To counteract this problem, Microsoft has added a compatibility mode: Click a button in the toolbar, and IE 8 will display a page in the same way that IE 7 does. In my testing, I found that most pages worked fine with the standard (new) mode, and that most errors were minor cosmetic ones. Unfortunately, the Compatibility Mode toggle button may not be obvious to most users, because it's pretty small; a text label would have helped.
Though it probably won't convince many Firefox users to jump ship, Internet Explorer 8 Release Candidate 1 shows promise, and may be worth considering for people who have not yet solidified their browser loyalties. (Keep an eye out for our report on the final release of IE 8.)
See more like this: internet explorer, browser security, online privacy.
Microsoft on Monday released a near-final "release candidate" version of Internet Explorer 8, the next version of its Web browser.
The software maker plans to say more on its Web site around noon, but, as noted by enthusiast site Neowin, the code is already available from Microsoft's download center.

With IE 8, Microsoft is hoping to regain some lost ground by adding features such as private browsing, improved security, and a new type of add-ons, called accelerators.
On the security front, Microsoft is adding a cross-site scripting filter, as well as protections against a type of attack known as clickjacking.
In an interview, IE General Manager Dean Hachamovitch said there will be little change between the release candidate and the final version, though he declined to say when the final version will be released.
"The ecosystem should expect the final candidate to behave like the release candidate," Hachamovitch said.
Internet Explorer 8 will work with Windows XP (Service Pack 2 or later) and Windows Vista. A version of IE 8 is also being built into Windows 7.
However, the IE code in Windows 7 is a pre-release candidate version.
"Windows 7 enables unique features and functionality in Internet Explorer 8 including Windows Touch and Jump Lists which require additional product tests to ensure we are providing the best Windows experience for our customers," the software maker said in a statement. "Microsoft will continue to update the version of Internet Explorer 8 running on Windows 7 as the development cycles of Windows 7 progress.

The future 3D holographic television to become realism

Picture this: you're sat down for the Football World Cup final, or a long-awaited sequel to the "Sex and the City" movie and you're watching all the action unfold in 3-D on your coffee table.
It sounds a lot like a wacky dream, but don't be surprised if within our lifetime you find yourself discarding your plasma and LCD sets in exchange for a holographic 3-D television that can put Cristiano Ronaldo in your living room or bring you face-to-face with life-sized versions of your gaming heroes.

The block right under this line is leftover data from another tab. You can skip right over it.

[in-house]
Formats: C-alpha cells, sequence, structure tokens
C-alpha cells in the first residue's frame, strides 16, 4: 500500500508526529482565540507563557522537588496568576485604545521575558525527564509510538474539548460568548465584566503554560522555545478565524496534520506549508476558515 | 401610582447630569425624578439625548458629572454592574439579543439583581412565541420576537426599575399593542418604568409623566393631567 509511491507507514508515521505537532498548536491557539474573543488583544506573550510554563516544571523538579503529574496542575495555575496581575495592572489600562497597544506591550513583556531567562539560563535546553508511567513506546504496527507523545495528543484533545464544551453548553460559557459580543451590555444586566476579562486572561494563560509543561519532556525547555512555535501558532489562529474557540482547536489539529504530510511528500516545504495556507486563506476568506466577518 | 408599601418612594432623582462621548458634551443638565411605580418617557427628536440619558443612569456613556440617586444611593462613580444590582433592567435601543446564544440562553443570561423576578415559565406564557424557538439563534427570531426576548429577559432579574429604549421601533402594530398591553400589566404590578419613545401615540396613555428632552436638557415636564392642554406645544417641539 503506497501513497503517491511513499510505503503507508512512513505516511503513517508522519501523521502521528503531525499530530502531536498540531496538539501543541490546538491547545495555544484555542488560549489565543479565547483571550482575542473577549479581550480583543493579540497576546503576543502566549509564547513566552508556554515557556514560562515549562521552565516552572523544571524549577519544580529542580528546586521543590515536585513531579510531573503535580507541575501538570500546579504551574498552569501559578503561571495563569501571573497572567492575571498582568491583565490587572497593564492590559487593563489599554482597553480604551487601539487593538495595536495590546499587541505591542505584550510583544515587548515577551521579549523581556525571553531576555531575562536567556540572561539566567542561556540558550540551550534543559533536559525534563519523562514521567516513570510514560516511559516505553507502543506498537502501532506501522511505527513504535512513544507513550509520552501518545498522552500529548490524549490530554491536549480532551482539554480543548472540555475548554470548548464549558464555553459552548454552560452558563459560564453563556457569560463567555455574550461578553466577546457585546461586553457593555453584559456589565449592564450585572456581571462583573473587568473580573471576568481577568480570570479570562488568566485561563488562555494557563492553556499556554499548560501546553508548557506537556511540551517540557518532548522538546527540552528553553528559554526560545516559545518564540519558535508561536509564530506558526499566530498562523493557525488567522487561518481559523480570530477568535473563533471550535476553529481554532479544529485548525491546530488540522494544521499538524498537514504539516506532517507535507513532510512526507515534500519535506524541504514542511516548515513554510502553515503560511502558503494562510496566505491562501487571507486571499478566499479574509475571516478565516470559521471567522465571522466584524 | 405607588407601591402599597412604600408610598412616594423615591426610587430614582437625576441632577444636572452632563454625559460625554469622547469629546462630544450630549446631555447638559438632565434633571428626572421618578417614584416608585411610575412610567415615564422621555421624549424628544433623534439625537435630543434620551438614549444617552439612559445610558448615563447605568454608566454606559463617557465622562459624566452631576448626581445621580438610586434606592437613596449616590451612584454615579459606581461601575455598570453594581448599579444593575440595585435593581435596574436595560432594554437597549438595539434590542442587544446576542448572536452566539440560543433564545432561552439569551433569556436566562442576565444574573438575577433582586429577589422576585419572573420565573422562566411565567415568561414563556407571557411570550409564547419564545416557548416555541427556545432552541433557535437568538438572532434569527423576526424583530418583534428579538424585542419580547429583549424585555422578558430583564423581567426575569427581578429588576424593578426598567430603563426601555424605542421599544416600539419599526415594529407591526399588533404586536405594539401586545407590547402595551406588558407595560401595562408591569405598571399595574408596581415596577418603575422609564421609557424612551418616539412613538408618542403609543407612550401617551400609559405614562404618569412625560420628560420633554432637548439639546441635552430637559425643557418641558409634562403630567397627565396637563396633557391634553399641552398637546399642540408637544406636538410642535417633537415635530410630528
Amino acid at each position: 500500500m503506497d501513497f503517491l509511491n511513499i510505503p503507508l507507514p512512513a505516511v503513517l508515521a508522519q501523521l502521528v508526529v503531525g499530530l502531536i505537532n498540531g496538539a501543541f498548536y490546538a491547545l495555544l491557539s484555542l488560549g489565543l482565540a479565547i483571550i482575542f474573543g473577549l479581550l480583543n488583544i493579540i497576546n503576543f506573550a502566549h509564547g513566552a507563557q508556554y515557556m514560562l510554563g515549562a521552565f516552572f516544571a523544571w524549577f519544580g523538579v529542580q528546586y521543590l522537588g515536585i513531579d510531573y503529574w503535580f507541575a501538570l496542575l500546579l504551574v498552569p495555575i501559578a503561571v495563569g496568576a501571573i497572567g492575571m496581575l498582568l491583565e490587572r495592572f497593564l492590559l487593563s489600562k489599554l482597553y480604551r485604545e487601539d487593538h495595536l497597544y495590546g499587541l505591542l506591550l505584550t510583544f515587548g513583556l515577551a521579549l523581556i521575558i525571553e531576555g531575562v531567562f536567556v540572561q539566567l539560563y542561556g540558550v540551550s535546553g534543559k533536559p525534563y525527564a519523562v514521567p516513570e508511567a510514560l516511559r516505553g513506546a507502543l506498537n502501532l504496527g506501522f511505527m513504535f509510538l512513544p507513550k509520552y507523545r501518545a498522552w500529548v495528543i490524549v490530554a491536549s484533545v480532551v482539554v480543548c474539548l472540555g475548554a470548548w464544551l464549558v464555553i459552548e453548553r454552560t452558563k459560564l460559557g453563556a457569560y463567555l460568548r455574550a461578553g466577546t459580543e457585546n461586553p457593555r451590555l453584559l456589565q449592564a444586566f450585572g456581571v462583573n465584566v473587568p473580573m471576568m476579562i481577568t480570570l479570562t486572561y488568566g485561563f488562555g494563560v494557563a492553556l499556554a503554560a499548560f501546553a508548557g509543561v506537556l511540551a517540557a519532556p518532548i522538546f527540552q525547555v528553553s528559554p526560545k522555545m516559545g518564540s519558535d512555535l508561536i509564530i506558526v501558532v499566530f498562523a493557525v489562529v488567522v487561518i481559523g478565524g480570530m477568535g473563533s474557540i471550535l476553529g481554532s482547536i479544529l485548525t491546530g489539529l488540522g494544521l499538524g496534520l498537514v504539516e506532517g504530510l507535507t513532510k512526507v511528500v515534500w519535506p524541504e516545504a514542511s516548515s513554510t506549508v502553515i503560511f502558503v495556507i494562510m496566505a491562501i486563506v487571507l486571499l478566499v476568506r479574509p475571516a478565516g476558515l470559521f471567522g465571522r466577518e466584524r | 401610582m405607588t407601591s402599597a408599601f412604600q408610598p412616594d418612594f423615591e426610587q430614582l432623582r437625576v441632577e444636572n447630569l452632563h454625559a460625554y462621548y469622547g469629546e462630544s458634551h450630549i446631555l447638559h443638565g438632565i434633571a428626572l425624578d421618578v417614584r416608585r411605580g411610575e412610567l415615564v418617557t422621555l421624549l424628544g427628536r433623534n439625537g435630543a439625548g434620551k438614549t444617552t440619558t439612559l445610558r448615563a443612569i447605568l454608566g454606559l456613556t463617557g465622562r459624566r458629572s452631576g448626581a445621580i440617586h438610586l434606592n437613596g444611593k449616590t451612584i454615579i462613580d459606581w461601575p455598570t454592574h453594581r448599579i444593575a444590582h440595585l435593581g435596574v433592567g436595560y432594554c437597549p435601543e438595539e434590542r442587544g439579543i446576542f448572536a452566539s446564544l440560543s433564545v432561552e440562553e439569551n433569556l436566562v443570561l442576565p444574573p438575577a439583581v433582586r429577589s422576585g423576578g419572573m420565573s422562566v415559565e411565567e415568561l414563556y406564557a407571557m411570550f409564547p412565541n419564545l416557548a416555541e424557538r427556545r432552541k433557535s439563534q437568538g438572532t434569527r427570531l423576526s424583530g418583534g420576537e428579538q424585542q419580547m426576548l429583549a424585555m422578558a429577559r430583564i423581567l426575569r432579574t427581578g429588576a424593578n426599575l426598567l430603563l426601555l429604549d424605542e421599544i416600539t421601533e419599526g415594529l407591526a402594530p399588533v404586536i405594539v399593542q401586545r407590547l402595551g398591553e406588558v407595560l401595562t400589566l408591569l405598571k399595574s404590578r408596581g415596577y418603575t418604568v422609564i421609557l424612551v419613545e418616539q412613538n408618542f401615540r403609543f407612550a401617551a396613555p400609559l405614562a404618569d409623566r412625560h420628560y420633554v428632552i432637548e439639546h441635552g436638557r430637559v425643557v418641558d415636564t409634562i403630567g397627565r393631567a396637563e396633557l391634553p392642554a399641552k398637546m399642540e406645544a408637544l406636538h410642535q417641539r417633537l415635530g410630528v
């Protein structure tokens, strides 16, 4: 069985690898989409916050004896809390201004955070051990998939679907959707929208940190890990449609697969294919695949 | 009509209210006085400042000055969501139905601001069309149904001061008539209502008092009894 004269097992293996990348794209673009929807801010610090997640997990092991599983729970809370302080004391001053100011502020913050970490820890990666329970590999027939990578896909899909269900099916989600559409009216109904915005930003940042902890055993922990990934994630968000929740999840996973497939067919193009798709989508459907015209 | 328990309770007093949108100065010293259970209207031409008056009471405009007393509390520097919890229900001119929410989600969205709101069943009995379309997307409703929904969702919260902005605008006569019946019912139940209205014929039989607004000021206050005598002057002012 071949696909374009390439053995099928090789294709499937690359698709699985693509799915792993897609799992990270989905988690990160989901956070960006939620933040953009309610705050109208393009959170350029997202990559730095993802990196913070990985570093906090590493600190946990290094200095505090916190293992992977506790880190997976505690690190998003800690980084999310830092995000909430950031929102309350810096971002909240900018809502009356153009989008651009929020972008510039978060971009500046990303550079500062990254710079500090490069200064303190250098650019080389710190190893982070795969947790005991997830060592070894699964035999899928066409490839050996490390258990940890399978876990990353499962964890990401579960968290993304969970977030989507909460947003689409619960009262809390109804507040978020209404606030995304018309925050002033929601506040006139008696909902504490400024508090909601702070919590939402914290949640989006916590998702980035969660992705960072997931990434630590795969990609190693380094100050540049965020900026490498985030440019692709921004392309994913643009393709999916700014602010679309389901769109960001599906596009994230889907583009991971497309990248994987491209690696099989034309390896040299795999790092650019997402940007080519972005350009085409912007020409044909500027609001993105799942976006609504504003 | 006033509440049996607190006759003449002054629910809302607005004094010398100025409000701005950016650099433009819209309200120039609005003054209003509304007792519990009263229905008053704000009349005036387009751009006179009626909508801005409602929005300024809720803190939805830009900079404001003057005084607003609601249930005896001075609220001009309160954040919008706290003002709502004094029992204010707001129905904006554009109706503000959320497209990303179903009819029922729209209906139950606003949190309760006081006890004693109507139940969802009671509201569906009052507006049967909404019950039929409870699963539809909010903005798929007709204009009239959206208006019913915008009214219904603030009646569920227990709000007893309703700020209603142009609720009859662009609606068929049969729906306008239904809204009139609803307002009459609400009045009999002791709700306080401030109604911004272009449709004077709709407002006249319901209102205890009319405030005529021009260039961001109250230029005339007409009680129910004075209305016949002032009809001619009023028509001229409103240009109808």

The reason for renewed optimism in three-dimensional technology is a breakthrough in rewritable and erasable holographic systems made earlier this year by researchers at the University of Arizona.
Dr Nasser Peyghambarian, chair of photonics and lasers at the university's Optical Sciences department, told CNN that scientists have broken a barrier by making the first updatable three-dimensional displays with memory.
"This is a prerequisite for any type of moving holographic technology. The way it works presently is not suitable for 3-D images," he said.
The researchers produced displays that can be erased and rewritten in a matter of minutes.

To create television sets the images would need to be changing multiple times each second -- but Peyghambarian is very optimistic this can happen.
He said the University of Arizona team, which is now ten-strong, has been working on advancing hologram technology since 1990 -- so this is a major step forward. He believes that much of the difficulty in creating a holographic set has now been overcome.
"It took us a while to make that first breakthrough, but as soon as you have the first element of it working the rest often comes more rapidly," he said. "What we are doing now is trying to make the model better. What we showed is just one color, what we are doing now is trying to use three colors. The original display was four inches by four inches and now we're going for something at least as big as a computer screen."
There are no more great barriers to overcome now, he said.
The breakthrough has made some long-time researchers of the technology believe that it could now come to fruition.
Tung H. Jeong, a retired physics professor at Lake Forest College outside Chicago who had studied holography since the 1960s told; "When we start talking about erasable and rewritable holograms, we are moving toward the possibility of holographic TV ... It has now been shown that physically, it's possible."
And what might these holographic televisions look like?
According to Peyghambarian, they could be constructed as a screen on the wall (like flat panel displays) that shows 3-D images, with all the image writing lasers behind the wall; or it could be like a horizontal panel on a table with holographic writing apparatus underneath.
So, if this project is realized, you really could have a football match on your coffee table, or horror-movie villains jumping out of your wall.
Peyghambarian is also optimistic that the technology could reach the market within five to ten years. He said progress towards a final product should be made much more quickly now that a rewriting method had been found.
However, it is fair to say not everyone is as positive about this prospect as Peyghambarian.
Justin Lawrence, a lecturer in Electronic Engineering at Bangor University in Wales, told CNN that small steps are being made on technology like 3-D holograms, but, he can't see it being ready for the market in the next ten years.
"It's one thing to demonstrate something in a lab but it's another thing to be able to produce it cheaply and efficiently enough to distribute it to the mass market," Lawrence said.